Do windmills cause illness?

Here in the US, a lot of the complaints about wind farms that make news focus on aesthetics: wealthy shorefront property owners don’t want the huge turbines interrupting their view, as in the Cape Wind controversy.  Even the 2012 documentary Windfall (trailer here and available on Netflix), about turbine installations in the rural New York town of Meredith, focused mainly on the issues of neighbor vs. neighbor fighting, corporate interests, and home values.  Though issues of environmental impact get casual mention, US coverage is usually about the money.

In other parts of the English-speaking world, the main controversy seems to be about illness.  This article from the UK’s MailOnline cites US researchers when establishing a scientific grounds for the the illnesses which, the author admits, “you might be tempted to dismiss it as a hypochondriac’s charter or an urban myth.”  To our east, Health Canada is responding to increased pressure by conducting a $1.8 million dollar study of wind farm noise in Ontario, where this news report was filmed:

There’s also this longer news piece about claims of wind farm illness in an Australian town called Waubra:

On the other hand, there are plenty of voices saying that wind farms are not correlated with illness: governments, energy companies, and this public health professor from Sydney, Australia who has made a list of seventeen studies of wind turbines that point to little or no impact on health. In a second article, he equates the phenomenon to mass hysteria, mentioning that no complaints of illness were made until after hundreds of turbines were already deployed.

There are examples in the urban myths recorded by Dr. Jan Brunvand that might resonate with this situation: the teenager who fried herself in a (newly popular) tanning bed, the old lady who didn’t understand how her (brand new) microwave worked when she popped in her wet poodle to dry it off, etc.  Television will hurt your eyes and cell phones will give you brain cancer.  New technology — and I think the gigantic turbines are different enough from previous generations of windmill to qualify — can confuse and frighten us.   Perhaps there are other factors that are leading to the discovery or exacerbation of the illnesses people near wind farms are mentioning.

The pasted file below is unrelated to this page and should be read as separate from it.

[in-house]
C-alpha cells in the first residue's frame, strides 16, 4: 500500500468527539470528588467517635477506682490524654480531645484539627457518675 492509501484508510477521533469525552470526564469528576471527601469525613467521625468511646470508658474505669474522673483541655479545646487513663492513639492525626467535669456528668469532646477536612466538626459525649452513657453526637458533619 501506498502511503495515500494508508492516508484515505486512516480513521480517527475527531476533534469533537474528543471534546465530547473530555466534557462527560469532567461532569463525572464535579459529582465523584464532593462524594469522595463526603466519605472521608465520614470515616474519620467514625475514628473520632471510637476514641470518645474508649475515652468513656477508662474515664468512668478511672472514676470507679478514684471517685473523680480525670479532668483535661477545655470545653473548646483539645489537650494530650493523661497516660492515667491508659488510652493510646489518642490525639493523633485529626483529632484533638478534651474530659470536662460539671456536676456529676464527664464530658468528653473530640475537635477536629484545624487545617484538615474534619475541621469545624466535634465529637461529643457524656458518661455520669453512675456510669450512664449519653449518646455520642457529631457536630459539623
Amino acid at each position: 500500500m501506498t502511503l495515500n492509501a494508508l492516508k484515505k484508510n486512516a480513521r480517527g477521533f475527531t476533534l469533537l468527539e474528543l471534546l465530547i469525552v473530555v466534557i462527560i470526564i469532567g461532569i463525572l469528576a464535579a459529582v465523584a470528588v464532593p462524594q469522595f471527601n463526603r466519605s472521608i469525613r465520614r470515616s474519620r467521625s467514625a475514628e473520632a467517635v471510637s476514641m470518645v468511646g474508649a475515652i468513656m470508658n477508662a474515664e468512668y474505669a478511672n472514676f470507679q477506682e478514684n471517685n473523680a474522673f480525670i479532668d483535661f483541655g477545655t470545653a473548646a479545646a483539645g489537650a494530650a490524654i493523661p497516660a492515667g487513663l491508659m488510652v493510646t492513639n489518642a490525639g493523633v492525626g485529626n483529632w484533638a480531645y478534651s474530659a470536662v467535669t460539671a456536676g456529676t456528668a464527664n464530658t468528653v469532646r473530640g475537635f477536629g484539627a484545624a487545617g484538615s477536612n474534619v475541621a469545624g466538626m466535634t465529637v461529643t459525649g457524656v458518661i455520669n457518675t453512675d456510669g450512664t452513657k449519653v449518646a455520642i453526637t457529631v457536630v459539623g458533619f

Personally, I find the turbines lovely to watch at a distance, but I certainly wouldn’t want to live in the throbbing shadow of one, with that low pulse of sound all day and all night.  Is this a case where we’ve rushed ahead too quickly because of financial and social (environmental) pressures, without considering human factors, or is it a case of “modern technology illness”?

Culture bound syndromes in girls

Two occasions of mysterious illnesses among girls: culture bound syndromes?  The first is a Radiolab podcast about an 1962 outbreak of contagious laughter in Tanzania and the second is a  New York Times Magazine article about a group of girls from Le Roy, New York (near Rochester).

Contagious Laughter Radiolab Podcast

The Mystery of 18 Twitching Teenagers in Le Roy

Lydia Parker, foreground, at home with her sister. She got one of the bruises on her face when an uncontrollable tic caused her to hit herself with her cellphone.
(c) Gillian Laub/The New York Times

Matt K. shared this article during the Winter 2012 semester class, wondering if this is an example of a culture-bound syndrome: Mysterious nodding disease debilitates children

“A sufferer of Nodding Disease is put in a child’s crib at Antanga Health Center, Uganda, so that he doesn’t injure himself. The affliction is associated with violent epilepsy-like convulsions that can lead to permanent disabilities.” – CNN